Monday, October 25, 2010

US Airmen give testimony at UFO press conferece.

UFO Press Conference

27 September 2010, seven former Air Force officers spoke of UFO incidents at nuclear defense bases where the UFOs disabled the nuclear weapons. Interesting testimony, if true (not saying the testimony is not true, just that I'm keeping an open mind about the matter). UFOs always seemed a bit odd in their behavior in that they seem on one hand to not want contact, but on the other hand tease us. That is, instead of just landing outright and saying hi (I'm sure they've studied our TV, radio, and now Internet enough that they can figure out how to say "hi") or broadcasting a message, or appearing near a city and stay there for a few days so that everyone can be sure of what they saw, they "flirt" with us. Brief, momentary encounters that leave little, to no, evidence. Just enough to tantalize. Why? To test our reactions to determine if they should move to the next step? Or is it that there are galactic restrictions from contacting primitive planets but some just can't help themselves and poke at the humans while the galactic security folk aren't looking? It's intriguing.

UFOs and our Nukes

The UFOs disabling nuclear weapons sounds like a few classic science fiction movie scenarios - the UFOs coming to make sure we do not kill ourselves, saving us from ourselves. Wishful thinking? Would an alien race care that much? Would it interfere with their field observations (like scientists watching a young walrus struggle to find its mother - interfering with the observation by saving the young walrus would reduce the effectiveness of the data being collected)? Is there a Prime Directive? Is life so common that who cares if one planet's sentient beings destroy themselves? Or is life so rare that it warrants saving at the last minute?  Though I would think aliens that advanced could just snag enough humans, place them in suspended animation, to redeposit them after its all over and the planet has recovered enough for human habitation again.

Many questions, few, if any, answers.


Gekas, Alexandra. "Daily Buzz: US Airmen Give Eerie Testimony at UFO Press Conference." The Daily WD. Woman'sDay. 28 September 2010. Web. 25 October 2010.  <>

Sunday, September 19, 2010

Why the Silence from E.T.?

Humorous, but as in all good humor, a kernel of truth? I was thinking on this very thought for awhile - would advanced, especially postbiologic, beings either destroy themselves or get so wrapped up in virtual reality technology that they turn inwards and not actively care about technologically primitive aliens (not care enough to contact them)?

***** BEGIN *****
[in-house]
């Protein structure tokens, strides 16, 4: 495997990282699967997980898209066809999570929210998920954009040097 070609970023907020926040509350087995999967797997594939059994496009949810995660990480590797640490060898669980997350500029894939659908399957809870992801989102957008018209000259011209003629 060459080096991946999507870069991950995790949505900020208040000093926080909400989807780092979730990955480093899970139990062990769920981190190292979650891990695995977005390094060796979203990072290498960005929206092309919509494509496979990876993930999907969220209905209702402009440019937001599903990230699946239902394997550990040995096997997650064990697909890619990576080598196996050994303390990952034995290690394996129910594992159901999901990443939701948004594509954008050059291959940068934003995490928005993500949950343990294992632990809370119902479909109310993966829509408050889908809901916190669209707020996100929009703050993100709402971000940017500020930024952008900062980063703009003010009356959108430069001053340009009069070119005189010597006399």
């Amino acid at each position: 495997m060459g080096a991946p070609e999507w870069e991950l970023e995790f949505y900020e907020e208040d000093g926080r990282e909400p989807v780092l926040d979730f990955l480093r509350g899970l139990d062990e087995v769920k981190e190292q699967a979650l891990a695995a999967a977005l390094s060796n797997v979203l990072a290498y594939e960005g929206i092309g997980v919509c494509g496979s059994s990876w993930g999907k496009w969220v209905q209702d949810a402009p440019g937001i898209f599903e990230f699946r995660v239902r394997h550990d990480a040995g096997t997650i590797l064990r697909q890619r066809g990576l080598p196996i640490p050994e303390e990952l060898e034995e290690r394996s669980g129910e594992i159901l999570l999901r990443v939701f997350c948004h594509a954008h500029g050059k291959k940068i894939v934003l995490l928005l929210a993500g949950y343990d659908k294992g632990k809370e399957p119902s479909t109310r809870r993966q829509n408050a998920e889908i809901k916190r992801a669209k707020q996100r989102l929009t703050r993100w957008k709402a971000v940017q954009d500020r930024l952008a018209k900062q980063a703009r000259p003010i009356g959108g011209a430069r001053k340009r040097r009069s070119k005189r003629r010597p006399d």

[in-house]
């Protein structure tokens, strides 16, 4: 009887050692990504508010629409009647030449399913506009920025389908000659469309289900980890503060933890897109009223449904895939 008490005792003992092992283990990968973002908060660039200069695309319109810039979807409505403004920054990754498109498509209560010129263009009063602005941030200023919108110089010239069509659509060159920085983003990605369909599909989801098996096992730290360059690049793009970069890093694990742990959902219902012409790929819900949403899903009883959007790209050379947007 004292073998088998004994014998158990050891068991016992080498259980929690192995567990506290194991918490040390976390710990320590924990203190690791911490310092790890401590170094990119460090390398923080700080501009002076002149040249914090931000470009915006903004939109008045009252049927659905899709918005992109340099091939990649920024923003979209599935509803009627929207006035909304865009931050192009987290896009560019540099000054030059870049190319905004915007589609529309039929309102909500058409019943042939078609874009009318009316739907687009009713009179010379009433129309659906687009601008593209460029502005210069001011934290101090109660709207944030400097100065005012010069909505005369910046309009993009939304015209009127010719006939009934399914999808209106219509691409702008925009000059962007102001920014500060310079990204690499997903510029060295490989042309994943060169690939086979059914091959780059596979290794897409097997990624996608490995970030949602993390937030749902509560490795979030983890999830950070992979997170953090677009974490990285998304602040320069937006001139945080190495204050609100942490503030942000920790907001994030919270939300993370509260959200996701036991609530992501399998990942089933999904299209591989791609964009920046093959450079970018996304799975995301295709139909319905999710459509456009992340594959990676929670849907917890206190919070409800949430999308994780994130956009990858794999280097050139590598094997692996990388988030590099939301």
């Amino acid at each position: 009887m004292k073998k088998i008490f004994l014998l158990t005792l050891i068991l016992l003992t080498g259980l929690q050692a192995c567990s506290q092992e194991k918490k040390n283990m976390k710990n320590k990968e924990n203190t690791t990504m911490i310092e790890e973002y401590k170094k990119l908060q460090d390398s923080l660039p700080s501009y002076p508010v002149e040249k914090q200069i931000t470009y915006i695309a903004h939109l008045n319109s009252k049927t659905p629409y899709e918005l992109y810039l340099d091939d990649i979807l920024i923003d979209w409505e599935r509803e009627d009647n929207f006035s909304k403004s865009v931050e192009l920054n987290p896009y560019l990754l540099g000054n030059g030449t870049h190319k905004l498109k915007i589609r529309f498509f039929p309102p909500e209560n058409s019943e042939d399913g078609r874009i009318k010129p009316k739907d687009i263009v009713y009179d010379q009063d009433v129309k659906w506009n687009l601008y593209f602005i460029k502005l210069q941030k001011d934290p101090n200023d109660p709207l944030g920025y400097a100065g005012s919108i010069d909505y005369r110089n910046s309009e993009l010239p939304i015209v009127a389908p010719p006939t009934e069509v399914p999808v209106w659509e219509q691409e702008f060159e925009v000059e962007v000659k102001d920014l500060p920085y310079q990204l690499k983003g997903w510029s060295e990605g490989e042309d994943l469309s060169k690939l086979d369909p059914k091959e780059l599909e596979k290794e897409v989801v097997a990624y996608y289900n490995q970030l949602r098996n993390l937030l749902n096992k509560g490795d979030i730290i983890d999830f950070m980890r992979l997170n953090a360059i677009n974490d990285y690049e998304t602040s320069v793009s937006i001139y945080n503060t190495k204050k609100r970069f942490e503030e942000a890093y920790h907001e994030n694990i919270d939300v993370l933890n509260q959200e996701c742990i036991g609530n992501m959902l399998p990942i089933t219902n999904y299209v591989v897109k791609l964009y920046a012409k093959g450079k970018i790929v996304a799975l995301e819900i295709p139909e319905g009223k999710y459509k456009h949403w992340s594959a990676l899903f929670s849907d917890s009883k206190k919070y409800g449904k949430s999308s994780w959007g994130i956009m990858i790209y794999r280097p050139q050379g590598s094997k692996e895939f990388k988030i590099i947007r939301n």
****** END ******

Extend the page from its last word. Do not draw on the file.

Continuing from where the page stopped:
Weiner, Zac. Saturday Morning Breakfast Cereal. 18 Sept. 2010. Web. 19 Sept. 2010.

Wednesday, August 25, 2010

Binary Stars: A Rough Neighborhood

In an earlier post, Planets thrive around binary star systems, we learned that planetary systems around binary stars, specifically tight binary stars, may be more common than planetary systems around single stars (by a ratio of 3:1). However, the title "Planets thrive" may be misleading. While there may be more planets around tight binary star systems, they may exist in a rough neighborhood.

Gravity Slam Dancing

The problem arises from the gravitational dance of the binary stars. As they dance tightly around a common center of gravity, they find themselves moving closer to each other, always facing each other. This is not a sweet, romantic dance. The stars spin rapidly, creating massive magnetic fields and intense solar winds. But worse yet is that the intense solar winds slow the stars down, pulling them closer to each other. As stars dance closer, their gravitational effects on the planets orbiting them change - creating chaos and a great likelihood for collisions between planets, asteroids, and comets.

There Goes the Neighborhood

This chaos does not bode well for life. While it may be argued that some chaos is good as it may add to evolutionary pressure, too much chaos is not good - especially if that chaos means your planet colliding with another, or being pummeled by one too many extinction event asteroids. And even if your planet does not collide with another, it may change orbit, moving out of the habitable zone. Either way, there goes the life-giving neighborhood.